In a wide ranging decision concerning the principles applicable to legal advice privilege, the Court of Appeal has provided helpful guidance on the approach to be taken when ascertaining the status (privileged or not) to communications between multiple parties where one of the senders or recipients is a lawyer (CAA v R (Jet2.Com Limited)).
- For LAP to apply, the communication must have been sent for the dominant purpose of giving or obtaining legal advice (see our first blog in this series).
- For a multi-addressee email, the purpose(s) of the communication must then be identified. The scope of LAP (including the giving of advice in a commercial context, but “through a lawyer’s eyes”, and the concept of the continuum of communications) must be taken into account. If the dominant purpose is to settle instructions to the lawyer, then LAP will apply (subject to the Three Rivers exception: see our second blog on this point). If the dominant purpose is to obtain commercial input from non-lawyers, LAP will not apply, even if a subsidiary purpose is to obtain legal advice from lawyers.
- The response from the lawyer to that email will almost certainly be privileged if it contains legal advice (even if copied to one more than one addressee).
- The Court’s preferred view is that multi-addressee emails should be considered as separate communications between the sender and each recipient. Where the purpose of the email is simultaneously to obtain legal and non-legal advice, the form of request is unlikely to be relevant (save that it may of itself reveal the true purpose of the communication).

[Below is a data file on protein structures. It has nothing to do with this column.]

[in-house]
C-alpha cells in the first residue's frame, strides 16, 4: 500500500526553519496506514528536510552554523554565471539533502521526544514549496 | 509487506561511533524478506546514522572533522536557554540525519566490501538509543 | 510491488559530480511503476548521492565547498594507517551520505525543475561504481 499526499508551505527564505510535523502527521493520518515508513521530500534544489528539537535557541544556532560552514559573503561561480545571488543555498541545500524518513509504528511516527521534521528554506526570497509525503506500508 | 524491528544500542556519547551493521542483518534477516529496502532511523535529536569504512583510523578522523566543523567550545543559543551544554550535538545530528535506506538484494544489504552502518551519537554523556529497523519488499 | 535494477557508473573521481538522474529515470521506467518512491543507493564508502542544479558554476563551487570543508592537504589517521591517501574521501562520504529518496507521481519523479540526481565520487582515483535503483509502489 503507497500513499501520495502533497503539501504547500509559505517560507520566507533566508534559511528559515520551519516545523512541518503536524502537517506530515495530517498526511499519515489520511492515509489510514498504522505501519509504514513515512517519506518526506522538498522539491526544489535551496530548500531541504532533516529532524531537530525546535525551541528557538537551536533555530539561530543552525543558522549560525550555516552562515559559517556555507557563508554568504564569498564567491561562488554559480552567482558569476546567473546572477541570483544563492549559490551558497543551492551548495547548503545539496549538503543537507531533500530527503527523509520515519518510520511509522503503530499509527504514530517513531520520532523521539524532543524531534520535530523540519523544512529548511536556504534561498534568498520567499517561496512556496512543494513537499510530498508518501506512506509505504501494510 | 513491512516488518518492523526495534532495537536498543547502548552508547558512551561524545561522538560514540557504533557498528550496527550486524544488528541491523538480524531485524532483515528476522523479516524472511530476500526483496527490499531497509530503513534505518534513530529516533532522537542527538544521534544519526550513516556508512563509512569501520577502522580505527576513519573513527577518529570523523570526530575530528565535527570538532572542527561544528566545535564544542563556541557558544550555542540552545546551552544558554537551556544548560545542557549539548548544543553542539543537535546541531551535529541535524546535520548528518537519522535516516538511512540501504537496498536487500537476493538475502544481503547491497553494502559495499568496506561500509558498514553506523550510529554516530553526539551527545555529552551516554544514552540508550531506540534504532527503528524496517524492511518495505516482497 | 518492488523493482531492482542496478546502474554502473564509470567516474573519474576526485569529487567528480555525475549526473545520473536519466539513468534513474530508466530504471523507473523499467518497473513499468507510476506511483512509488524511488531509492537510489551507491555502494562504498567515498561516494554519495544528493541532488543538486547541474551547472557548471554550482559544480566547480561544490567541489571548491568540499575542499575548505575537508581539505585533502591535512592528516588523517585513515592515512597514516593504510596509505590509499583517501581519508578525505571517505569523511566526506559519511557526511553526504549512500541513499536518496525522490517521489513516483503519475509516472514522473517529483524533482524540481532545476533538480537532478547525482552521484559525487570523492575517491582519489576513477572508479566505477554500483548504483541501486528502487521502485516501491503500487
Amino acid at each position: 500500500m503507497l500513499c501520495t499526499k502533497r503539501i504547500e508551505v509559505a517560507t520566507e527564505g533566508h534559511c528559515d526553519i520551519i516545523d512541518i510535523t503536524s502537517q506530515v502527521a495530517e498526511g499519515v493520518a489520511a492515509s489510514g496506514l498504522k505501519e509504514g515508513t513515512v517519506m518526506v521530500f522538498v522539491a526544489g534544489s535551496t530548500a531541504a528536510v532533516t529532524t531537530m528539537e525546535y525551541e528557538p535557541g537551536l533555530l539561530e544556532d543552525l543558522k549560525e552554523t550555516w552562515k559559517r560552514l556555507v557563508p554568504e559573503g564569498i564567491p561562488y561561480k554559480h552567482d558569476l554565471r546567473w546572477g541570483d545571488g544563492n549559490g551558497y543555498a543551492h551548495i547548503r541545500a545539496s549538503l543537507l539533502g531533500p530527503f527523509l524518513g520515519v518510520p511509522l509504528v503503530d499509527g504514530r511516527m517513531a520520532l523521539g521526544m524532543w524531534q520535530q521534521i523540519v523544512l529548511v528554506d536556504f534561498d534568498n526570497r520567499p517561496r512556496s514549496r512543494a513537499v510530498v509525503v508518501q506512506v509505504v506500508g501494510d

- There is merit in considering whether, if the email were sent to the lawyer alone, it would be privileged. If not, then none of the emails to the non-lawyers will be privileged. If so, then the question arises as to whether the emails to the non-lawyers are privileged.
- However, whether considered as a single communication or separate communications, the correct approach is that where there is a multi-address email seeking both legal and non-legal input, those to and from the lawyer will be privileged. Otherwise, they will not be privileged, unless the dominant purpose of the emails to non-lawyers is that of instructing a lawyer.
- Where a communication might realistically disclose legal advice, the communication will in any event be privileged.
- The same principles as set out above apply to meetings and the records/minutes of meetings.